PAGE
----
Proteins and food structure

Protein Glass Transitions

  • Financial support: FOM IPP "Bio(Related)Materials"
  • PhD Student: Jacob Bouman
  • collaboration with Paul Venema, Food Physics, Wageningen University

These protein/solvent dynamical transitions, or “protein glass transitions” have various consequences at the meso-(nanometer...micrometer) and macro (>micrometer) scale. The aim of this proposal is to link the conditions where various degrees of freedom of proteins and solvent freeze out, to the consequences at the meso- and macro scale and to finally obtain a full “state diagram” for selected globular proteins, using a combination of physical chemical techniques: spectroscopy, calorimetry, mechanical testing, microscopy, etc.

Enzymatic protein-cross linking


  • Financial support: FOM IPP "Bio(Related)Materials"
  • PhD Students: Yunus Saricay, Surender Dhayal
  • collaboration with Peter Wierenga, Food Chemistry, Wageningen University

Enzymatic crosslinking of proteins is used in food structuring to modify the functional properties of proteins, but there is very little understanding of the relation between the structure of the cross-linked proteins and the resulting changes in the functional properties,  With the aim of ultimately allowing for controlled enzymatic crosslinking to give protein products with controlled functionality (in both food and non-food application), we are studying the process of enzymatic protein crosslinking at colloidal lengthscales using on-line scattering, on-line spectroscopy as well as AFM and EM. Also, using well-characterized crosslinked protein products, we investigate the relation between the architecture and size of the cross-linked protein products, and their functional properties: heat stability, rheology, foaming, etc.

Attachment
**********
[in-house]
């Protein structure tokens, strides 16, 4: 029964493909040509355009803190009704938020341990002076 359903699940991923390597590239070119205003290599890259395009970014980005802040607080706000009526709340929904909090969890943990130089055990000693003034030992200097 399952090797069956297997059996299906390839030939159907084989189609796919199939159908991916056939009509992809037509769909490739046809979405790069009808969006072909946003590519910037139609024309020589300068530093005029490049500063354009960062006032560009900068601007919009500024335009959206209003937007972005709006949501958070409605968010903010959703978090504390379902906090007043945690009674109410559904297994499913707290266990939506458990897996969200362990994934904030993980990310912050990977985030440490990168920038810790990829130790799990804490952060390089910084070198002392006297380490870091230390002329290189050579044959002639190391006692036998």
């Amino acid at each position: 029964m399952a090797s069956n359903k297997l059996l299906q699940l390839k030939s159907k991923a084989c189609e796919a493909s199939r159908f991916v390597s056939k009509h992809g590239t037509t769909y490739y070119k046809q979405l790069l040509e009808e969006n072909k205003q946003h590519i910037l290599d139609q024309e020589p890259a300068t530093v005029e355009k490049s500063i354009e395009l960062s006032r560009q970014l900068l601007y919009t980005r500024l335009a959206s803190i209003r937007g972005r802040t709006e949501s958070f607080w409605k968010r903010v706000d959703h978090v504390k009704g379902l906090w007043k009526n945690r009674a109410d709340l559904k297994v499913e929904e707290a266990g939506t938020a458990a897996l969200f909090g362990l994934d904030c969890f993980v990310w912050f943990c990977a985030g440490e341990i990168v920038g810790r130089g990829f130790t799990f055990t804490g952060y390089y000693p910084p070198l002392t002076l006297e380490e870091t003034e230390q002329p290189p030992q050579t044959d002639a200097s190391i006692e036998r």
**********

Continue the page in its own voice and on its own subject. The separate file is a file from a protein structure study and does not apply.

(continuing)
Dense protein particles for high protein foods

  • Financial support: TI Food and Nutrition, project B1002 "High Protein Foods"
  • PhD student: Dilek saglam
  • collaboration with Paul Venema, Food Physics, Wageningen University

Nutrition studies have shown that high protein diets can be important in combatting obesitas and are beneficial for special groups such as the elderly. A general problem in formulating such foods is that they are sensitive to extensive protein aggregation in processing steps such as pasteurization and UHT that involve heating. How can we separate protein content from protein structuring in such formulations ? We are looking at the possibility to put away all the protein in inert dense protein particles, leaving sufficient continuous phase to allow for various forms of structuring. The research involves both developing procedures to prepare such particles, and studies on the behaviour of such particles in mixed systems.

Sağlam, D.;Venema, P.;de Vries, R.;Sagis, L.;van der Linden, E
"Preparation of high protein micro-particles using two-step emulsification"

Food Hydrocolloids 25, 1139-1148 (2011)